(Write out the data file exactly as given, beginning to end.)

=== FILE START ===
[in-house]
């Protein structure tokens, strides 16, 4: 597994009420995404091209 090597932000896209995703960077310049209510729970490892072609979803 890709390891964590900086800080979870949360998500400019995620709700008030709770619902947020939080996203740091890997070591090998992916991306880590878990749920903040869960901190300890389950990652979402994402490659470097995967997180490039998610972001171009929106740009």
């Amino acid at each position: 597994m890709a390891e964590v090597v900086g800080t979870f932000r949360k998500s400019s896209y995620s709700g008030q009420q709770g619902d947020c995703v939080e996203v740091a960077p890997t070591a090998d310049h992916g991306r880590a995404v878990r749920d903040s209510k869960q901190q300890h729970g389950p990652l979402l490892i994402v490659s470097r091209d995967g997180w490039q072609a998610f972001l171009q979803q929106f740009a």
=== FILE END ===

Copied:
[in-house]
């Protein structure tokens, strides 16, 4: 597994009420995404091209 090597932000896209995703960077310049209510729970490892072609979803 890709390891964590900086800080979870949360998500400019995620709700008030709770619902947020939080996203740091890997070591090998992916991306880590878990749920903040869960901190300890389950990652979402994402490659470097995967997180490039998610972001171009929106740009």
């Amino acid at each position: 597994m890709a390891e964590v090597v900086g800080t979870f932000r949360k998500s400019s896209y995620s709700g008030q009420q709770g619902d947020c995703v939080e996203v740091a960077p890997t070591a090998d310049h992916g991306r880590a995404v878990r749920d903040s209510k869960q901190q300890h729970g389950p990652l979402l490892i994402v490659s470097r091209d995967g997180w490039q072609a998610f972001l171009q979803q929106f740009a």